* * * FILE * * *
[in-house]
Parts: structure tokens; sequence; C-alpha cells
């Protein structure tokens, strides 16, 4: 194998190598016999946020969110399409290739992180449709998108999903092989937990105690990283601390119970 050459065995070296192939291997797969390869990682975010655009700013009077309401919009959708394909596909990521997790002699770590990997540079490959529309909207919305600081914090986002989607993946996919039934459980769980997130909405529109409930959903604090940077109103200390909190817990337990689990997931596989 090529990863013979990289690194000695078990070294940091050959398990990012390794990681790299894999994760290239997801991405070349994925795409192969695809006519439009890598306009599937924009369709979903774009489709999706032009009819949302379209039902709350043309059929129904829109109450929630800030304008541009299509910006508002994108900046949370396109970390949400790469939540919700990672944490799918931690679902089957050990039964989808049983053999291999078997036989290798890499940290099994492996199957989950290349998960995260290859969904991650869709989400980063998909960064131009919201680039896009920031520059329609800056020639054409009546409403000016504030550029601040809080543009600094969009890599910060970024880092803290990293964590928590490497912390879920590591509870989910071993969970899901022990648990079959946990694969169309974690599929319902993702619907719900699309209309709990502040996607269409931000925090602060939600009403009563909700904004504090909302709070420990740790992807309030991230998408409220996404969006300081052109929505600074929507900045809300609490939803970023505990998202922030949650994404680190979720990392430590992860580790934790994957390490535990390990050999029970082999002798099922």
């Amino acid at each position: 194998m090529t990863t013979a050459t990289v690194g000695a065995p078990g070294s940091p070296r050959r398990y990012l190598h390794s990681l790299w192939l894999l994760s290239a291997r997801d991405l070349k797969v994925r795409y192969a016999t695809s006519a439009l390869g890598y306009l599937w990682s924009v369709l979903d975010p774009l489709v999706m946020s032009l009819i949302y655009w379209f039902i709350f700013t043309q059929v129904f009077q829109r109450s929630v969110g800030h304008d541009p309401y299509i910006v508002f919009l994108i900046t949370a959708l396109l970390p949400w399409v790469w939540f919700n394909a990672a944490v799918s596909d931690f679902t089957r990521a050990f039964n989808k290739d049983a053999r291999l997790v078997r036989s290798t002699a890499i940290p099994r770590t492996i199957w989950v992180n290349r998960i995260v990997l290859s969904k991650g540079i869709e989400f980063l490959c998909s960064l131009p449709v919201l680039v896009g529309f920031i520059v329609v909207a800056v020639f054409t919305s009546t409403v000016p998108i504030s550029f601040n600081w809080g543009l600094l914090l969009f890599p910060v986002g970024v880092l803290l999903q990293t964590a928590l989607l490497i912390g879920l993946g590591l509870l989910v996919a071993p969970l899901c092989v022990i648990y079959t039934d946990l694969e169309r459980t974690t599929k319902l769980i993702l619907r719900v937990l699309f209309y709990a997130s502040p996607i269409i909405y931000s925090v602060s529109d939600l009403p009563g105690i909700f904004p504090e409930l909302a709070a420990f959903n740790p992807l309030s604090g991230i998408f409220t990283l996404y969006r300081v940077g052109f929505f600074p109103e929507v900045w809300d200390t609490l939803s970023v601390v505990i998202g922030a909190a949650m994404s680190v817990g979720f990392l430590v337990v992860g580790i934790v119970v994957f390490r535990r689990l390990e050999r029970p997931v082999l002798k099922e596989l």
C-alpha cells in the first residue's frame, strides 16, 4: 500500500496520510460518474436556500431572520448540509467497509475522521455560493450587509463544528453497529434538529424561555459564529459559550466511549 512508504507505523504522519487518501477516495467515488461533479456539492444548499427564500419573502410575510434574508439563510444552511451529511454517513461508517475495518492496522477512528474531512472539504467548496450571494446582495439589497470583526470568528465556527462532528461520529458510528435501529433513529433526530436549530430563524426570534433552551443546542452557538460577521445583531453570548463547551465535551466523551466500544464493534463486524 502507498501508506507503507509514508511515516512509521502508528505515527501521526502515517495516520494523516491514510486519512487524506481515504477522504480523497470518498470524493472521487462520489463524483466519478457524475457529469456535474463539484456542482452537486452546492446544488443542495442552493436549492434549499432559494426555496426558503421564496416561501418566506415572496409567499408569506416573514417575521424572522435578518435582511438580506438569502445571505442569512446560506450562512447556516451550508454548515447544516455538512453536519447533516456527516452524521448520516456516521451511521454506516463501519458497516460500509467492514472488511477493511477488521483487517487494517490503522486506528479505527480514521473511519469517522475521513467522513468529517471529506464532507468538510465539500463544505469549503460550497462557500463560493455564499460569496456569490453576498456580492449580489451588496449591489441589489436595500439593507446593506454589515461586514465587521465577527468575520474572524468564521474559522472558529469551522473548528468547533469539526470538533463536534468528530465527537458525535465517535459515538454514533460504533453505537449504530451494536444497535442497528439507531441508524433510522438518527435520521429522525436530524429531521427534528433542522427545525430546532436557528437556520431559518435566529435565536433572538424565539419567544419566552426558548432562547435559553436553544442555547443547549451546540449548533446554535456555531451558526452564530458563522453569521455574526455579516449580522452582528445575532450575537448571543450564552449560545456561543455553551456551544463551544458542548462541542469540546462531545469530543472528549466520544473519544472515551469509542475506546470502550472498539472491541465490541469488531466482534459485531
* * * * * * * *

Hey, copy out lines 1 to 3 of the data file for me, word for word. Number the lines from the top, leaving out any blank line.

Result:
[in-house]
Parts: structure tokens; sequence; C-alpha cells
């Protein structure tokens, strides 16, 4: 194998190598016999946020969110399409290739992180449709998108999903092989937990105690990283601390119970 050459065995070296192939291997797969390869990682975010655009700013009077309401919009959708394909596909990521997790002699770590990997540079490959529309909207919305600081914090986002989607993946996919039934459980769980997130909405529109409930959903604090940077109103200390909190817990337990689990997931596989 090529990863013979990289690194000695078990070294940091050959398990990012390794990681790299894999994760290239997801991405070349994925795409192969695809006519439009890598306009599937924009369709979903774009489709999706032009009819949302379209039902709350043309059929129904829109109450929630800030304008541009299509910006508002994108900046949370396109970390949400790469939540919700990672944490799918931690679902089957050990039964989808049983053999291999078997036989290798890499940290099994492996199957989950290349998960995260290859969904991650869709989400980063998909960064131009919201680039896009920031520059329609800056020639054409009546409403000016504030550029601040809080543009600094969009890599910060970024880092803290990293964590928590490497912390879920590591509870989910071993969970899901022990648990079959946990694969169309974690599929319902993702619907719900699309209309709990502040996607269409931000925090602060939600009403009563909700904004504090909302709070420990740790992807309030991230998408409220996404969006300081052109929505600074929507900045809300609490939803970023505990998202922030949650994404680190979720990392430590992860580790934790994957390490535990390990050999029970082999002798099922």